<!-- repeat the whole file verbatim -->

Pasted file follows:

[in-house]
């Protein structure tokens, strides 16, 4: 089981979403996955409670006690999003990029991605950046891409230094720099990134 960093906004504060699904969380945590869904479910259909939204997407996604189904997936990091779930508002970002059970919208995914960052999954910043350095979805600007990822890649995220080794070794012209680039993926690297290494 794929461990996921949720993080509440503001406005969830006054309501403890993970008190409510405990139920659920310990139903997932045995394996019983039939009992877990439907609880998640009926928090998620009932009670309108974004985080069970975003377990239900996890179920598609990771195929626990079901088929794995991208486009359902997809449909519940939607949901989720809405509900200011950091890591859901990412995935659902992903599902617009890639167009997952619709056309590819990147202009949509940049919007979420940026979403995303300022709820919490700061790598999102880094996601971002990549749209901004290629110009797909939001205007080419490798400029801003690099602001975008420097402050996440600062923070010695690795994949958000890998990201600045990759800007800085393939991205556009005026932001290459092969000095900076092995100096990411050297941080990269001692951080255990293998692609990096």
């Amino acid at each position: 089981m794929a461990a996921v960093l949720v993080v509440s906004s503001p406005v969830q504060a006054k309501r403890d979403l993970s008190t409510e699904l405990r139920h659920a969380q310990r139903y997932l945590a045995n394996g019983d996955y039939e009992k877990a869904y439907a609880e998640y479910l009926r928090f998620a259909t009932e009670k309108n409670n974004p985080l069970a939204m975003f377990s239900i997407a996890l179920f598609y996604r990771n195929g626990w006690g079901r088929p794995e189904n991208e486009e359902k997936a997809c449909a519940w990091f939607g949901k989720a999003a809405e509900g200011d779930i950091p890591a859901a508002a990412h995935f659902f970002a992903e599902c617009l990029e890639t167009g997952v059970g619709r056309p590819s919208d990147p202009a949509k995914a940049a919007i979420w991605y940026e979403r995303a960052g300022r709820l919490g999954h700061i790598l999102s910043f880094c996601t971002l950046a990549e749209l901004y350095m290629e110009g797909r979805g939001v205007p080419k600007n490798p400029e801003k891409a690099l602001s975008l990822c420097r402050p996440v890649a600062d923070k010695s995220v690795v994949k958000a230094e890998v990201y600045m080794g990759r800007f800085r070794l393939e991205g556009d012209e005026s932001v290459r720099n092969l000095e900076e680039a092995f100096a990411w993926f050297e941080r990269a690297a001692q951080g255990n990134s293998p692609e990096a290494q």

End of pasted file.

[in-house]
């Protein structure tokens, strides 16, 4: 089981979403996955409670006690999003990029991605950046891409230094720099990134 960093906004504060699904969380945590869904479910259909939204997407996604189904997936990091779930508002970002059970919208995914960052999954910043350095979805600007990822890649995220080794070794012209680039993926690297290494 794929461990996921949720993080509440503001406005969830006054309501403890993970008190409510405990139920659920310990139903997932045995394996019983039939009992877990439907609880998640009926928090998620009932009670309108974004985080069970975003377990239900996890179920598609990771195929626990079901088929794995991208486009359902997809449909519940939607949901989720809405509900200011950091890591859901990412995935659902992903599902617009890639167009997952619709056309590819990147202009949509940049919007979420940026979403995303300022709820919490700061790598999102880094996601971002990549749209901004290629110009797909939001205007080419490798400029801003690099602001975008420097402050996440600062923070010695690795994949958000890998990201600045990759800007800085393939991205556009005026932001290459092969000095900076092995100096990411050297941080990269001692951080255990293998692609990096």
């Amino acid at each position: 089981m794929a461990a996921v960093l949720v993080v509440s906004s503001p406005v969830q504060a006054k309501r403890d979403l993970s008190t409510e699904l405990r139920h659920a969380q310990r139903y997932l945590a045995n394996g019983d996955y039939e009992k877990a869904y439907a609880e998640y479910l009926r928090f998620a259909t009932e009670k309108n409670n974004p985080l069970a939204m975003f377990s239900i997407a996890l179920f598609y996604r990771n195929g626990w006690g079901r088929p794995e189904n991208e486009e359902k997936a997809c449909a519940w990091f939607g949901k989720a999003a809405e509900g200011d779930i950091p890591a859901a508002a990412h995935f659902f970002a992903e599902c617009l990029e890639t167009g997952v059970g619709r056309p590819s919208d990147p202009a949509k995914a940049a919007i979420w991605y940026e979403r995303a960052g300022r709820l919490g999954h700061i790598l999102s910043f880094c996601t971002l950046a990549e749209l901004y350095m290629e110009g797909r979805g939001v205007p080419k600007n490798p400029e801003k891409a690099l602001s975008l990822c420097r402050p996440v890649a600062d923070k010695s995220v690795v994949k958000a230094e890998v990201y600045m080794g990759r800007f800085r070794l393939e991205g556009d012209e005026s932001v290459r720099n092969l000095e900076e680039a092995f100096a990411w993926f050297e941080r990269a690297a001692q951080g255990n990134s293998p692609e990096a290494q």